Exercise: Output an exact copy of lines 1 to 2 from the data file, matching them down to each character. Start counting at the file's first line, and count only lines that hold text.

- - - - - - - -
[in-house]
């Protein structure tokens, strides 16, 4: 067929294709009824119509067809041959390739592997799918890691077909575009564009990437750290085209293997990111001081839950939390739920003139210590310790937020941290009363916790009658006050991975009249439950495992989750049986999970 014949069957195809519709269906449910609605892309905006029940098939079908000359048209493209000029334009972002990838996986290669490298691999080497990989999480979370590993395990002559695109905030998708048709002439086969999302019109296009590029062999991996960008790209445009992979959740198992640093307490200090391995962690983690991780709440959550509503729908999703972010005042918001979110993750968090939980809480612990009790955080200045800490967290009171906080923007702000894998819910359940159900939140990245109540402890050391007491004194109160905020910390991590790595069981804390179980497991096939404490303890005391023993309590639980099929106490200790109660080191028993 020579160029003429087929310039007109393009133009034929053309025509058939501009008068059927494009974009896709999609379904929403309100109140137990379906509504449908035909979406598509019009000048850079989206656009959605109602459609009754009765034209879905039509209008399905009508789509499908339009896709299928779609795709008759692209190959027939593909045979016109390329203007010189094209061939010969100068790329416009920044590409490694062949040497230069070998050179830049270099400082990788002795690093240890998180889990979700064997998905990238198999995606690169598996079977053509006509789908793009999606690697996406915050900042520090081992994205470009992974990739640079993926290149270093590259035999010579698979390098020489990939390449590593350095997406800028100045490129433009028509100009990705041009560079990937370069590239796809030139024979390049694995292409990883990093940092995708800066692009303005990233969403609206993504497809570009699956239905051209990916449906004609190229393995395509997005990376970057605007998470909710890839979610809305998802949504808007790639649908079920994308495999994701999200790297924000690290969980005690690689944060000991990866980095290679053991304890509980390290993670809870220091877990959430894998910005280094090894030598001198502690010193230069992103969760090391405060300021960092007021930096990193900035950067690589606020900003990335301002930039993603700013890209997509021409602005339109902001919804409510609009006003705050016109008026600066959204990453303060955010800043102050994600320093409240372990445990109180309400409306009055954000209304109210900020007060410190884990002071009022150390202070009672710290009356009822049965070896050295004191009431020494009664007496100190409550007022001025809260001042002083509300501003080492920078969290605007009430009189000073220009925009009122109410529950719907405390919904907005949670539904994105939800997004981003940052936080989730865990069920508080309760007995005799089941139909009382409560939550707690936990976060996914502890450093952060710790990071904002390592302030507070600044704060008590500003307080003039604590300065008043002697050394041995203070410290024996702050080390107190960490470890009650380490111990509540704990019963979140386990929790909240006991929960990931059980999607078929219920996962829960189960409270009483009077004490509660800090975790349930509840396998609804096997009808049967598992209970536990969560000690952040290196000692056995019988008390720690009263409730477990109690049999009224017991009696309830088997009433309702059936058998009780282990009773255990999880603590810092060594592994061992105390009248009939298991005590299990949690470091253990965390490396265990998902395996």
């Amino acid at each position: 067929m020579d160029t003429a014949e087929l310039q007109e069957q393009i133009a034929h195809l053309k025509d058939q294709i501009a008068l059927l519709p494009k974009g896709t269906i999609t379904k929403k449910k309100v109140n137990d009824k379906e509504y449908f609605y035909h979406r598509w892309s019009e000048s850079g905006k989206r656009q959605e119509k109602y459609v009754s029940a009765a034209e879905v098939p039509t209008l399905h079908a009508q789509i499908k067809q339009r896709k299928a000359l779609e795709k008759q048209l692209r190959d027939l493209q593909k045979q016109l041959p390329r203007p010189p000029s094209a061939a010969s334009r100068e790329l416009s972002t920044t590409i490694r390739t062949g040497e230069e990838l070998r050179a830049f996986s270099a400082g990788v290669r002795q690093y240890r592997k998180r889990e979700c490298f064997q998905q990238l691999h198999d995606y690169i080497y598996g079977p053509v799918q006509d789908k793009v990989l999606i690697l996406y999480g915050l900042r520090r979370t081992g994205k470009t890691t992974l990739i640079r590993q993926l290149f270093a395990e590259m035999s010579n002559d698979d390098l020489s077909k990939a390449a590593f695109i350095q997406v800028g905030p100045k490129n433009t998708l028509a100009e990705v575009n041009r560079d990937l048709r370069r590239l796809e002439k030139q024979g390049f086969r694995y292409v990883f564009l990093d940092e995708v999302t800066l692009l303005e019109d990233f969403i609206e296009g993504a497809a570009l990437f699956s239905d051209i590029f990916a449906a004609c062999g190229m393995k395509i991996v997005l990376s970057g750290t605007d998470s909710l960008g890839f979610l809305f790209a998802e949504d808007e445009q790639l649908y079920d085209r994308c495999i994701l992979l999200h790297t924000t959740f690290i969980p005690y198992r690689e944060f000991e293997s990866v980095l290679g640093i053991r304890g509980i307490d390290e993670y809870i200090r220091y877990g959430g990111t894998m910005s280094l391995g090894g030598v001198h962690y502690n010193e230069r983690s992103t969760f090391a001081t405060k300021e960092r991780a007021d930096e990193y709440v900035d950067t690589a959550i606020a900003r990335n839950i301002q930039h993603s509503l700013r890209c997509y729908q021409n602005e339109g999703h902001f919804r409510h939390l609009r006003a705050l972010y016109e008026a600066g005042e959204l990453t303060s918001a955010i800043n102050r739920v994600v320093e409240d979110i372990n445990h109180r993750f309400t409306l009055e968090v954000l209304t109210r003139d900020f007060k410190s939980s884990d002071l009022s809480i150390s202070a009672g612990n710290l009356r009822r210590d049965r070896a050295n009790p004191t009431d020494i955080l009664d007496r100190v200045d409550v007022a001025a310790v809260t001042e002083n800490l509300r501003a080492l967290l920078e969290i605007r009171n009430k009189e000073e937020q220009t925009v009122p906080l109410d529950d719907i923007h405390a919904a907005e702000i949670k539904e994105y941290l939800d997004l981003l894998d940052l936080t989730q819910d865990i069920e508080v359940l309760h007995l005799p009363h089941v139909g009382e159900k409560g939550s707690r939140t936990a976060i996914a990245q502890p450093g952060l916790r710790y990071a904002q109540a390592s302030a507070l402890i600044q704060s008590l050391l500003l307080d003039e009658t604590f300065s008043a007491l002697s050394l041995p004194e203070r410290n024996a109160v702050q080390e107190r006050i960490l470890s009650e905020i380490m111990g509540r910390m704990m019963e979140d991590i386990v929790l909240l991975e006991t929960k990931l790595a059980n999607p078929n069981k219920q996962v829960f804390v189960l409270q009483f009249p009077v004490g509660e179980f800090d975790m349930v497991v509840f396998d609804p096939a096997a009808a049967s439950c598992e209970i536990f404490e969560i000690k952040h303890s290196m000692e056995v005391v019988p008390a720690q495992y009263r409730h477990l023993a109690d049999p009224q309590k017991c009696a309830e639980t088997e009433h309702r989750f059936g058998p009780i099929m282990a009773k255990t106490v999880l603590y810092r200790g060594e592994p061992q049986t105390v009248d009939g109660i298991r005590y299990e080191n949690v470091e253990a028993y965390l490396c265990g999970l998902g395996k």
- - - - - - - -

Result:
[in-house]
């Protein structure tokens, strides 16, 4: 067929294709009824119509067809041959390739592997799918890691077909575009564009990437750290085209293997990111001081839950939390739920003139210590310790937020941290009363916790009658006050991975009249439950495992989750049986999970 014949069957195809519709269906449910609605892309905006029940098939079908000359048209493209000029334009972002990838996986290669490298691999080497990989999480979370590993395990002559695109905030998708048709002439086969999302019109296009590029062999991996960008790209445009992979959740198992640093307490200090391995962690983690991780709440959550509503729908999703972010005042918001979110993750968090939980809480612990009790955080200045800490967290009171906080923007702000894998819910359940159900939140990245109540402890050391007491004194109160905020910390991590790595069981804390179980497991096939404490303890005391023993309590639980099929106490200790109660080191028993 020579160029003429087929310039007109393009133009034929053309025509058939501009008068059927494009974009896709999609379904929403309100109140137990379906509504449908035909979406598509019009000048850079989206656009959605109602459609009754009765034209879905039509209008399905009508789509499908339009896709299928779609795709008759692209190959027939593909045979016109390329203007010189094209061939010969100068790329416009920044590409490694062949040497230069070998050179830049270099400082990788002795690093240890998180889990979700064997998905990238198999995606690169598996079977053509006509789908793009999606690697996406915050900042520090081992994205470009992974990739640079993926290149270093590259035999010579698979390098020489990939390449590593350095997406800028100045490129433009028509100009990705041009560079990937370069590239796809030139024979390049694995292409990883990093940092995708800066692009303005990233969403609206993504497809570009699956239905051209990916449906004609190229393995395509997005990376970057605007998470909710890839979610809305998802949504808007790639649908079920994308495999994701999200790297924000690290969980005690690689944060000991990866980095290679053991304890509980390290993670809870220091877990959430894998910005280094090894030598001198502690010193230069992103969760090391405060300021960092007021930096990193900035950067690589606020900003990335301002930039993603700013890209997509021409602005339109902001919804409510609009006003705050016109008026600066959204990453303060955010800043102050994600320093409240372990445990109180309400409306009055954000209304109210900020007060410190884990002071009022150390202070009672710290009356009822049965070896050295004191009431020494009664007496100190409550007022001025809260001042002083509300501003080492920078969290605007009430009189000073220009925009009122109410529950719907405390919904907005949670539904994105939800997004981003940052936080989730865990069920508080309760007995005799089941139909009382409560939550707690936990976060996914502890450093952060710790990071904002390592302030507070600044704060008590500003307080003039604590300065008043002697050394041995203070410290024996702050080390107190960490470890009650380490111990509540704990019963979140386990929790909240006991929960990931059980999607078929219920996962829960189960409270009483009077004490509660800090975790349930509840396998609804096997009808049967598992209970536990969560000690952040290196000692056995019988008390720690009263409730477990109690049999009224017991009696309830088997009433309702059936058998009780282990009773255990999880603590810092060594592994061992105390009248009939298991005590299990949690470091253990965390490396265990998902395996």